An Environmental Disaster

The desiccation of the Ara Sea is a monumental blow to nature, caused by man and an unhinged use of water resources in Central Asia. The Swedish Aral Sea Society aims at spreading information on one of the largest environmental disasters in the world.

The Aral Sea 1989 and 2008. Photo: NASA.The Aral Sea in 1989 (left) and in 2008 (right). Satellite photo: NASA.

Until the 1960s, the Aral Sea was one of the largest lakes on our planet. It is located in western Central Asia, between Kazakhstan and Uzbekistan, and has a long history. 50 years ago, the Aral Sea was the fourth-largest lake on earth, 12 times the size of Lake Vänern. Since then, more than half of the lake's surface and more than two-thirds of its water have disappeared, leaving mile upon mile of desiccated, salt-laden lake bed. This is because large-scale cotton cultivation with huge irrigation facilities was forced upon the Soviet Union to become self-sufficient in cotton. The water was taken from the two rivers that flow into the Aral Sea, where originally 1/3 of the water came from the Syr Darya River and 2/3 from the Amu Darya. Through the systematic diversion of the rivers' water to extremely inefficient irrigation facilities, the Aral Sea lost almost its entire water supply (98%). This led to the rapid drying up of the Aral Sea.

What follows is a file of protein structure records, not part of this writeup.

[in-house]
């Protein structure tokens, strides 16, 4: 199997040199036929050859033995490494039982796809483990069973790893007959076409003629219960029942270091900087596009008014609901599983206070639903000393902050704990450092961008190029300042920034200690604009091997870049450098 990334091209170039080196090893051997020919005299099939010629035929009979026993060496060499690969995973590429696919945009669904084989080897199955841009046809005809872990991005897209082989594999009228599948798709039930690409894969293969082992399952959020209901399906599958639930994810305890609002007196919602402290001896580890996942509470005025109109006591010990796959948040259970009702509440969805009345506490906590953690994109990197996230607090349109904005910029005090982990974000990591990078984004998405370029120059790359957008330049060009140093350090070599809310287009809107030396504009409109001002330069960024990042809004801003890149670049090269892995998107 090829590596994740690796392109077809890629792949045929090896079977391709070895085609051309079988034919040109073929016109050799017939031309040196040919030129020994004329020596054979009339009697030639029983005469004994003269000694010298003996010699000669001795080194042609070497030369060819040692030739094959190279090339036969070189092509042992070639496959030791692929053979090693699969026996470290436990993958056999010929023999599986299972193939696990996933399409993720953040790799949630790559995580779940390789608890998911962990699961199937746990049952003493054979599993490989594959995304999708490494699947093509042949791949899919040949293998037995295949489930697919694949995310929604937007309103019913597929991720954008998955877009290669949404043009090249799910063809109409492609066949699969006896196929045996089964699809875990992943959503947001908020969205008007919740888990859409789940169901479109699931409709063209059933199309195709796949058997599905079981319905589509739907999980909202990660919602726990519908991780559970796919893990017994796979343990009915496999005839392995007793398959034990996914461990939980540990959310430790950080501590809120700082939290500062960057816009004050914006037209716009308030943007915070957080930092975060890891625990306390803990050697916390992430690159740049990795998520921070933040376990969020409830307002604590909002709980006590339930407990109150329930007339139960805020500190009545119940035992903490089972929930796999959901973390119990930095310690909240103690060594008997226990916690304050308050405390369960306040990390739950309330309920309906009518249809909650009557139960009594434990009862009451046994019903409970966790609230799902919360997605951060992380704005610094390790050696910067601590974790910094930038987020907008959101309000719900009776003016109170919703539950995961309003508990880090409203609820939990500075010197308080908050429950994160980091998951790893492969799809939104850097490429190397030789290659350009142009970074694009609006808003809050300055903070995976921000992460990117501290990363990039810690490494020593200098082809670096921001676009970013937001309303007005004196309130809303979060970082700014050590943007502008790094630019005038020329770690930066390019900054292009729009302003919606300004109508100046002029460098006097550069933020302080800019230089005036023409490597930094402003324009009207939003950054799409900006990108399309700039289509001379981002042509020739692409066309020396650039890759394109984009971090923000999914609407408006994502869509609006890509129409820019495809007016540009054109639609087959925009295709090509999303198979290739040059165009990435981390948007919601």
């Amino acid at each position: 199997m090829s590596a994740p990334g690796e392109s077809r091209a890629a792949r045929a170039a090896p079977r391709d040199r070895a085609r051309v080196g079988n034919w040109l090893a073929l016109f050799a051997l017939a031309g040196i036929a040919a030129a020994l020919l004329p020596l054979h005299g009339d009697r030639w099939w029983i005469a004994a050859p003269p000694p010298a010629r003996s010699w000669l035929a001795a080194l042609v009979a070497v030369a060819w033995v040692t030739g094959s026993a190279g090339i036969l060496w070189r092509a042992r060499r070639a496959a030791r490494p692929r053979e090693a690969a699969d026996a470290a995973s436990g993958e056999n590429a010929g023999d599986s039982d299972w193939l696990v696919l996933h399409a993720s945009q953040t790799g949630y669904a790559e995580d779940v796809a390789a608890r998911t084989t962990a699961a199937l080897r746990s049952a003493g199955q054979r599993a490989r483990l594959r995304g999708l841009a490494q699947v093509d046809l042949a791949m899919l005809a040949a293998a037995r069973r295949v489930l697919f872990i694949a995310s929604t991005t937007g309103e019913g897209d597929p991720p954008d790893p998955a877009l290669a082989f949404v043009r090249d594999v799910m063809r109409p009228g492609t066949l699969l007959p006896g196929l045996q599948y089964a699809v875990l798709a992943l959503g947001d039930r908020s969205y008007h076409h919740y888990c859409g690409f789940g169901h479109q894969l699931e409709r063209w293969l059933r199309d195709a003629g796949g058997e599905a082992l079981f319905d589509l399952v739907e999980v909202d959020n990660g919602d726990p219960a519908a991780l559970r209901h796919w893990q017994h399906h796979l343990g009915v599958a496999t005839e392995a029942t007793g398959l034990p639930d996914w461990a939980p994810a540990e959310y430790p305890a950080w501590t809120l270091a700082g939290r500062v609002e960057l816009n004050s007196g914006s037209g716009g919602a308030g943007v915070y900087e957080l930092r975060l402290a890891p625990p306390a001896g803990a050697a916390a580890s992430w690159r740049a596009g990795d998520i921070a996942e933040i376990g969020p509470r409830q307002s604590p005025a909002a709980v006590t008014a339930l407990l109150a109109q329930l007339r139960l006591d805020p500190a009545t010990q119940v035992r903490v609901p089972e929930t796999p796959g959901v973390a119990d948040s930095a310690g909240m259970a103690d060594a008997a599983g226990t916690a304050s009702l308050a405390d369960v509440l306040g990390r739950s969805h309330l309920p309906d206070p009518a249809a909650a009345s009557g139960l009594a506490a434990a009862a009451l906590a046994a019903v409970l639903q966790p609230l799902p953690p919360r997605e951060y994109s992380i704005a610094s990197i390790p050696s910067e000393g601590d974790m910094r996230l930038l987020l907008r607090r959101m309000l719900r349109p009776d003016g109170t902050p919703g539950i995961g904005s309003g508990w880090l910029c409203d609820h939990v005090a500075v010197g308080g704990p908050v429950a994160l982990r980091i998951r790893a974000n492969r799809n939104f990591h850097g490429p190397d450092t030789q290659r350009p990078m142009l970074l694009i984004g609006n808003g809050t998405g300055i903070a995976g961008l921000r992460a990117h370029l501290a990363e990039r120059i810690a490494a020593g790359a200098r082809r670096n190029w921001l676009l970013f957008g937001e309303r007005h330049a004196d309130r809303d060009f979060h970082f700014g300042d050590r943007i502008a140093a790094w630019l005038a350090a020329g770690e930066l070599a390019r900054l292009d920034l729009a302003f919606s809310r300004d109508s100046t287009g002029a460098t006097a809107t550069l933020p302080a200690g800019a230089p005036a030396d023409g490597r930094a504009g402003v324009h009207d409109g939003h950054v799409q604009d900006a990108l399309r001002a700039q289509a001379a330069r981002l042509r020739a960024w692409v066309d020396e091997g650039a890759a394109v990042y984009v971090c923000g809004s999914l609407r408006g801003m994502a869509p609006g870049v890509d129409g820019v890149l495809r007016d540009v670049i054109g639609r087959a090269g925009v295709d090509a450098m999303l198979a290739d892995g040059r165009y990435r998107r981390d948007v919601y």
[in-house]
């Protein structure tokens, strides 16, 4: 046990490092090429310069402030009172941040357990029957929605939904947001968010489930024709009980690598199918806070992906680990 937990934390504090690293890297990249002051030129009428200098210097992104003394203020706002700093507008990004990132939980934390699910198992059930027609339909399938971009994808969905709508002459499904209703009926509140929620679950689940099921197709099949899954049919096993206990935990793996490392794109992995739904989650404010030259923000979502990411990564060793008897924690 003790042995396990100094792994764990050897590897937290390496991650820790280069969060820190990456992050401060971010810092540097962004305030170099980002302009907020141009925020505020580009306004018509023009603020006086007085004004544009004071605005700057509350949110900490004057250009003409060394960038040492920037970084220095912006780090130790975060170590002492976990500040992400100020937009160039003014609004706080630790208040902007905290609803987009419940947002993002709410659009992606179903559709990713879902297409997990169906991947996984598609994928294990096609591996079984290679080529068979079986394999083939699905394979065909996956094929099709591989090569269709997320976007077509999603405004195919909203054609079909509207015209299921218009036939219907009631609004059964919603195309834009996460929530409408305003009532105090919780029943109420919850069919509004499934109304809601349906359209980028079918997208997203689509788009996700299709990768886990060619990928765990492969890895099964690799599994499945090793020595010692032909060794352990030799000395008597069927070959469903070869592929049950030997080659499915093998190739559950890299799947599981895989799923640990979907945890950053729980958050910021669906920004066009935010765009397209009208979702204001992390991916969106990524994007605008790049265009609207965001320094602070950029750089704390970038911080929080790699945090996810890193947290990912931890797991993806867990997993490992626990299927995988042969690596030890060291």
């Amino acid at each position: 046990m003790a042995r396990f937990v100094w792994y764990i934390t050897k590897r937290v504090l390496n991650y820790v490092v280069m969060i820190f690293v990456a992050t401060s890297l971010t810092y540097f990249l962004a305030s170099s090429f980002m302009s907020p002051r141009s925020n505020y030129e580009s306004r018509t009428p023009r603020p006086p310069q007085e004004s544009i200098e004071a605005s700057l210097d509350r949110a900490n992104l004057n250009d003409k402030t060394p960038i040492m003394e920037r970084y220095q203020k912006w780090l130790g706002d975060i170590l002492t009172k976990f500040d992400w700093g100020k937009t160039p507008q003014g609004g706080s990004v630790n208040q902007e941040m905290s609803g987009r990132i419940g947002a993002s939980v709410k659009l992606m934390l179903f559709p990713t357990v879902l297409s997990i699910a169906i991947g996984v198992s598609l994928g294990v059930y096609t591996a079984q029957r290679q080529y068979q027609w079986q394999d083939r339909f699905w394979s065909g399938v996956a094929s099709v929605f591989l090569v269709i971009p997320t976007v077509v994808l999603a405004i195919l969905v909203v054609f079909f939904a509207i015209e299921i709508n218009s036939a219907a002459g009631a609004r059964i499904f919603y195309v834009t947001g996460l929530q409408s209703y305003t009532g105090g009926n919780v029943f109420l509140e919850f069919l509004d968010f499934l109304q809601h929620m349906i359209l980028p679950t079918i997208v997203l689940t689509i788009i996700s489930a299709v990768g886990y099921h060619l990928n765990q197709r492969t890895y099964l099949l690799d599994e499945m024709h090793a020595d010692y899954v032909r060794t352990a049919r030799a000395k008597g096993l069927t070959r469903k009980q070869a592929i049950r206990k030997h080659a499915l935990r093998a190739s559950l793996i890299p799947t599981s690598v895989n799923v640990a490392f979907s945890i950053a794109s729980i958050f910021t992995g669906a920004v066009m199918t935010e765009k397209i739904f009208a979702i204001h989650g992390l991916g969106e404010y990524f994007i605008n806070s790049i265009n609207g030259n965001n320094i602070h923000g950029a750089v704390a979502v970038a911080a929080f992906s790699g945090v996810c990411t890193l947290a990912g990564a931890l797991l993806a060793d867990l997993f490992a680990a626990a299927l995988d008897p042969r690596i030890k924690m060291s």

Today, the lake is divided into five smaller lakes. Only the northernmost "Little Aral Sea" now receives water and can once again produce fish. The other lakes have such a high salt content that they cannot contain any life. The situation for the people and animal species that live around the former Aral Sea beaches is getting worse. The five lakes continue to dry up. Many of us have seen the strange and terrifying images of large fishing boats stranded and left in a vast sand desert. The human tragedies that follow in the wake of the disaster have not been shown as clearly. Unemployment, poverty and disease have taken over the once prosperous coastal landscapes. Large amounts of dried salt, fertilizers and pesticides that have accumulated over several decades are today spread with the wind and have thus poisoned the soil, air and groundwater. Fishing has disappeared, factories have closed down, schools and healthcare have been impoverished.

We do not yet know the full extent of the damage to ecosystems or the effects they have had on food, drinking water and the spread of disease, which follows in the wake of poverty and environmental destruction. Women and children are hit hardest. Child mortality is among the highest in the entire former Soviet Union. Few children today are born completely healthy and well-formed. Virtually all young children are anaemic. Anaemia is also common in pregnant women and therefore births are often complicated.

The drying up of the Aral Sea is one of our times' bitterest killing blows against nature, caused by man himself. It shows painfully clearly the consequences of short-term attempts to exploit nature for economic gain. The decisions that led to the disaster must be replaced by decisions that return the inhabitants of the Aral Sea region to their health and opportunities to once again support themselves from the once productive ecosystems.



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